doi:10.4161/psb.23358
PMCID: PMC3676503  PMID: 23299334
Arabidopsis thaliana; VOZ; abiotic stress; abscisic acid; biotic stress; overexpression; transcription factor,
3.  Breaking restricted taxonomic functionality by dual resistance genes 
Plant Signaling & Behavior  2013;8(6):e24244.
NB-LRR-type disease resistance (R) genes have been used in traditional breeding programs for crop protection. However, functional transfer of NB-LRR-type R genes to plants in taxonomically distinct families to establish pathogen resistance has not been successful. Here we demonstrate that a pair of Arabidopsis (Brassicaceae) NB-LRR-type R genes, RPS4 and RRS1, properly function in two other Brassicaceae, Brassica rapa and B. napus, but also in two Solanaceae, Nicotiana benthamiana and tomato (Solanum lycopersicum). The solanaceous plants transformed with RPS4/RRS1 confer bacterial effector-specific immunity responses. Furthermore, RPS4 and RRS1, which confer resistance to a fungal pathogen Colletotrichum higginsianum in Brassicaceae, also protect against Colletotrichum orbiculare in cucumber (Cucurbitaceae). Thus the successful transfer of two R genes at the family level overcomes restricted taxonomic functionality. This implies that the downstream components of R genes must be highly conserved and interfamily utilization of R genes can be a powerful strategy to combat pathogens.
doi:10.4161/psb.24244
PMCID: PMC3907395  PMID: 23518587
Colletotrichum higginsianum; Pseudomonas syringae; R gene; RPS4; RRS1; Ralstonia solanacearum; restricted taxonomic functionality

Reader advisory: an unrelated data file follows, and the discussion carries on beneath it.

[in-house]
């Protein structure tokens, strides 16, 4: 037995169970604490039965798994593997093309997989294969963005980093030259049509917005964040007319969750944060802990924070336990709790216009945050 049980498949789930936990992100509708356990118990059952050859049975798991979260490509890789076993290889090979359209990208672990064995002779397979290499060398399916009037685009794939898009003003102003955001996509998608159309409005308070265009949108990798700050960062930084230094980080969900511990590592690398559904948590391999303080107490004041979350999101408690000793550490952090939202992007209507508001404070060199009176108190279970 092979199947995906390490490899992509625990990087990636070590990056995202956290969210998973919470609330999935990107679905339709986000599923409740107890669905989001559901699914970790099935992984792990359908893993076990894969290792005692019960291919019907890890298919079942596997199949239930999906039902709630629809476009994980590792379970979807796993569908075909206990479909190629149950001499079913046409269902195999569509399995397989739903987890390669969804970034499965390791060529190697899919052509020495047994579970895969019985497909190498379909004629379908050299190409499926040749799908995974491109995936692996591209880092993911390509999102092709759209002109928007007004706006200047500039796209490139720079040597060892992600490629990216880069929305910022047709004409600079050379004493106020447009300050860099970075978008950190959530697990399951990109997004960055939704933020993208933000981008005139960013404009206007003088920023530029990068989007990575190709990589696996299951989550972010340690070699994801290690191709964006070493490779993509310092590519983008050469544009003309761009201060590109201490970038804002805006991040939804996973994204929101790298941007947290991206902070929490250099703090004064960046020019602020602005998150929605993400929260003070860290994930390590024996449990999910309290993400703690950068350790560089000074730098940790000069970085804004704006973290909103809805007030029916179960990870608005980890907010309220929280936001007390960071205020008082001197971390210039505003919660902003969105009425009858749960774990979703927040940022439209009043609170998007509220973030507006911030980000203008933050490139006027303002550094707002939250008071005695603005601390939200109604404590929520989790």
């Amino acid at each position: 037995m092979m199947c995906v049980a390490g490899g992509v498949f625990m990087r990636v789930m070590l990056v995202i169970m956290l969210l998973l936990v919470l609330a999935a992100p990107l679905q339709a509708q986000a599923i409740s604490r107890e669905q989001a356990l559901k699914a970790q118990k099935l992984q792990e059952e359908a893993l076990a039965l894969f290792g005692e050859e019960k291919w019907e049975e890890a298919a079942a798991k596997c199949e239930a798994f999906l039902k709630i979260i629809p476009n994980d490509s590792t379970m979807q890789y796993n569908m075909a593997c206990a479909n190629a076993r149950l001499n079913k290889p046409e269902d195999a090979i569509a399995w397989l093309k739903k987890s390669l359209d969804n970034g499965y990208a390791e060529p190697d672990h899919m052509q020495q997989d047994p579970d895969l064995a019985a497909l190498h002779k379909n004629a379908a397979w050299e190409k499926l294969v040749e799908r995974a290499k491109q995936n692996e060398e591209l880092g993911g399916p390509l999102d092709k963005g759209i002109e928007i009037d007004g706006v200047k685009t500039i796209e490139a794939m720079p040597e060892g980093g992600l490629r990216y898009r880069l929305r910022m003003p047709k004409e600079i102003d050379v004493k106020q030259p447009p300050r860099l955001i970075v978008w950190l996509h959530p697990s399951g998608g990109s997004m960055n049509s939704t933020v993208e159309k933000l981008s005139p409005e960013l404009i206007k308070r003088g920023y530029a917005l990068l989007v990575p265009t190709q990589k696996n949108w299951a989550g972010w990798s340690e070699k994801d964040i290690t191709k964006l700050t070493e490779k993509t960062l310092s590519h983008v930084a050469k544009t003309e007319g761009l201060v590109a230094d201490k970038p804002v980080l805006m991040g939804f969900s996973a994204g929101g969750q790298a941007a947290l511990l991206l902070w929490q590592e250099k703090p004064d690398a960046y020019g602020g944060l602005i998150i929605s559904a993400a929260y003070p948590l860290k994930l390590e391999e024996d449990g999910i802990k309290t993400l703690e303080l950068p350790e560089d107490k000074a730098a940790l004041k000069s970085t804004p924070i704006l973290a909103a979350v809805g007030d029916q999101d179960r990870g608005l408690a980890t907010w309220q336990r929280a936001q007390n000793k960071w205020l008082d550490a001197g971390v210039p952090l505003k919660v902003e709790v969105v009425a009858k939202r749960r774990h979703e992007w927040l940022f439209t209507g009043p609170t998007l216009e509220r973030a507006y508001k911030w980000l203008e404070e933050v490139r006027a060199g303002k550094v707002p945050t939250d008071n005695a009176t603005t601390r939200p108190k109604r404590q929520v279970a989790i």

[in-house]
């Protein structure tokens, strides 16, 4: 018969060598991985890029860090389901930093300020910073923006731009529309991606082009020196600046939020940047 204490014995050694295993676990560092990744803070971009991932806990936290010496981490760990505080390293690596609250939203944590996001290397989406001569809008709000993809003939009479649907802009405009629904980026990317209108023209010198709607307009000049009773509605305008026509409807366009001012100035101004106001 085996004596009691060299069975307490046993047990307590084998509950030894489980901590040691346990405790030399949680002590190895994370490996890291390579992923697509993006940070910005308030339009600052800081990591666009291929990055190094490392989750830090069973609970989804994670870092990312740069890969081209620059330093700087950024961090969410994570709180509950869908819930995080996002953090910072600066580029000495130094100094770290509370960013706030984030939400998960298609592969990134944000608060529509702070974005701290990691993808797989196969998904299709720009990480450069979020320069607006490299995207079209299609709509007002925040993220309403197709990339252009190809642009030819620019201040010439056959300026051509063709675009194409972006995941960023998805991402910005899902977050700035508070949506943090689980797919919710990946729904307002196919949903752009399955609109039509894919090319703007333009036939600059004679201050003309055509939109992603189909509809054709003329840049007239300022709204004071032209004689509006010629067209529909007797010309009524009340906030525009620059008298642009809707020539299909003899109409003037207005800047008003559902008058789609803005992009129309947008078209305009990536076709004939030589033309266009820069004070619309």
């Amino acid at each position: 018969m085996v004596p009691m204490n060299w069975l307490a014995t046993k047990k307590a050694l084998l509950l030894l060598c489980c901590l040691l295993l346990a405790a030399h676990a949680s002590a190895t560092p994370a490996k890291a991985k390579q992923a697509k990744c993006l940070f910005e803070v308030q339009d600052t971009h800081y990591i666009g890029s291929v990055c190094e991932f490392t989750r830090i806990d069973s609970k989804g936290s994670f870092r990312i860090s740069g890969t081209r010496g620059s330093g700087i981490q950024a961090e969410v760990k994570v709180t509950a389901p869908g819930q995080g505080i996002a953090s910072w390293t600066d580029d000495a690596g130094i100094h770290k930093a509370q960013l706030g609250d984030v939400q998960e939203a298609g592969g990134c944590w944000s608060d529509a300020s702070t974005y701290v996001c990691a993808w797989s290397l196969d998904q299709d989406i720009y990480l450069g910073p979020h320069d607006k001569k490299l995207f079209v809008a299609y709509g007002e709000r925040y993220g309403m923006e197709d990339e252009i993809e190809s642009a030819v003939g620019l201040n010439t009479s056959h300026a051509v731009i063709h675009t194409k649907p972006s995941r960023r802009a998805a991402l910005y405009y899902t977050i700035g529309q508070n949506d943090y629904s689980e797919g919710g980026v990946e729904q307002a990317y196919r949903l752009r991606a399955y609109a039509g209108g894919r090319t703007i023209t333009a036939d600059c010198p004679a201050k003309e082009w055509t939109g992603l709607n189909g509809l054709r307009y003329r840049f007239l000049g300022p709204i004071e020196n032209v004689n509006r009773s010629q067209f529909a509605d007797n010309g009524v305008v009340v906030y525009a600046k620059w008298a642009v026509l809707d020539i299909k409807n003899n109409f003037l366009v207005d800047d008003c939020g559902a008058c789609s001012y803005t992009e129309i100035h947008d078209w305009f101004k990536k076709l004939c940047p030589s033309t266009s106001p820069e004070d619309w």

4.  Interfamily Transfer of Dual NB-LRR Genes Confers Resistance to Multiple Pathogens 
PLoS ONE  2013;8(2):e55954.
A major class of disease resistance (R) genes which encode nucleotide binding and leucine rich repeat (NB-LRR) proteins have been used in traditional breeding programs for crop protection. However, it has been difficult to functionally transfer NB-LRR-type R genes in taxonomically distinct families. Here we demonstrate that a pair of Arabidopsis (Brassicaceae) NB-LRR-type R genes, RPS4 and RRS1, properly function in two other Brassicaceae, Brassica rapa and Brassica napus, but also in two Solanaceae, Nicotiana benthamiana and tomato (Solanum lycopersicum). The solanaceous plants transformed with RPS4/RRS1 confer bacterial effector-specific immunity responses. Furthermore, RPS4 and RRS1, which confer resistance to a fungal pathogen Colletotrichum higginsianum in Brassicaceae, also protect against Colletotrichum orbiculare in cucumber (Cucurbitaceae). Importantly, RPS4/RRS1 transgenic plants show no autoimmune phenotypes, indicating that the NB-LRR proteins are tightly regulated. The successful transfer of two R genes at the family level implies that the downstream components of R genes are highly conserved. The functional interfamily transfer of R genes can be a powerful strategy for providing resistance to a broad range of pathogens.
doi:10.1371/journal.pone.0055954
PMCID: PMC3577827  PMID: 23437080
5.  HvCEBiP, a gene homologous to rice chitin receptor CEBiP, contributes to basal resistance of barley to Magnaporthe oryzae 
BMC Plant Biology  2010;10:288.
Background